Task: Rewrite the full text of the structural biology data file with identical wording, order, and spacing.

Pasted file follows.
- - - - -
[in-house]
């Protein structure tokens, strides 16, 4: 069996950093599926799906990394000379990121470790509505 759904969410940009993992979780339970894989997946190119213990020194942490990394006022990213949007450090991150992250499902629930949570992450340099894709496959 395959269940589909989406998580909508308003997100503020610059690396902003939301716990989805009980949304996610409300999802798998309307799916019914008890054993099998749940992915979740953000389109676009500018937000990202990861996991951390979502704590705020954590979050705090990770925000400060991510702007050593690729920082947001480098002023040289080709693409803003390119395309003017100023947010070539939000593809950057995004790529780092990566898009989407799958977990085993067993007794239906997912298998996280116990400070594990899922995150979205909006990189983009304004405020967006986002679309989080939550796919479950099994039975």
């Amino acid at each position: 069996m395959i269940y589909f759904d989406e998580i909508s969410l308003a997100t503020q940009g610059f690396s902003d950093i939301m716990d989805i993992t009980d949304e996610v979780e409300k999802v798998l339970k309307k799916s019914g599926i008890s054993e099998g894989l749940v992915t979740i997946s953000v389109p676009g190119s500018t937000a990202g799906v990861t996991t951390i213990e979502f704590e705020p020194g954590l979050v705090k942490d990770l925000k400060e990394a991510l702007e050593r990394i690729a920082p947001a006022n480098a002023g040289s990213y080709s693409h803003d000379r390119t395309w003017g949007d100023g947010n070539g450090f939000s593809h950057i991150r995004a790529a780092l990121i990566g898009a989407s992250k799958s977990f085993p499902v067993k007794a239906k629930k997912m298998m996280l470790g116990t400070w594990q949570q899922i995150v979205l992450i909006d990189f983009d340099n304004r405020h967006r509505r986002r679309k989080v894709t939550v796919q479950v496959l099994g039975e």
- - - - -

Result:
[in-house]
């Protein structure tokens, strides 16, 4: 069996950093599926799906990394000379990121470790509505 759904969410940009993992979780339970894989997946190119213990020194942490990394006022990213949007450090991150992250499902629930949570992450340099894709496959 395959269940589909989406998580909508308003997100503020610059690396902003939301716990989805009980949304996610409300999802798998309307799916019914008890054993099998749940992915979740953000389109676009500018937000990202990861996991951390979502704590705020954590979050705090990770925000400060991510702007050593690729920082947001480098002023040289080709693409803003390119395309003017100023947010070539939000593809950057995004790529780092990566898009989407799958977990085993067993007794239906997912298998996280116990400070594990899922995150979205909006990189983009304004405020967006986002679309989080939550796919479950099994039975």
């Amino acid at each position: 069996m395959i269940y589909f759904d989406e998580i909508s969410l308003a997100t503020q940009g610059f690396s902003d950093i939301m716990d989805i993992t009980d949304e996610v979780e409300k999802v798998l339970k309307k799916s019914g599926i008890s054993e099998g894989l749940v992915t979740i997946s953000v389109p676009g190119s500018t937000a990202g799906v990861t996991t951390i213990e979502f704590e705020p020194g954590l979050v705090k942490d990770l925000k400060e990394a991510l702007e050593r990394i690729a920082p947001a006022n480098a002023g040289s990213y080709s693409h803003d000379r390119t395309w003017g949007d100023g947010n070539g450090f939000s593809h950057i991150r995004a790529a780092l990121i990566g898009a989407s992250k799958s977990f085993p499902v067993k007794a239906k629930k997912m298998m996280l470790g116990t400070w594990q949570q899922i995150v979205l992450i909006d990189f983009d340099n304004r405020h967006r509505r986002r679309k989080v894709t939550v796919q479950v496959l099994g039975e």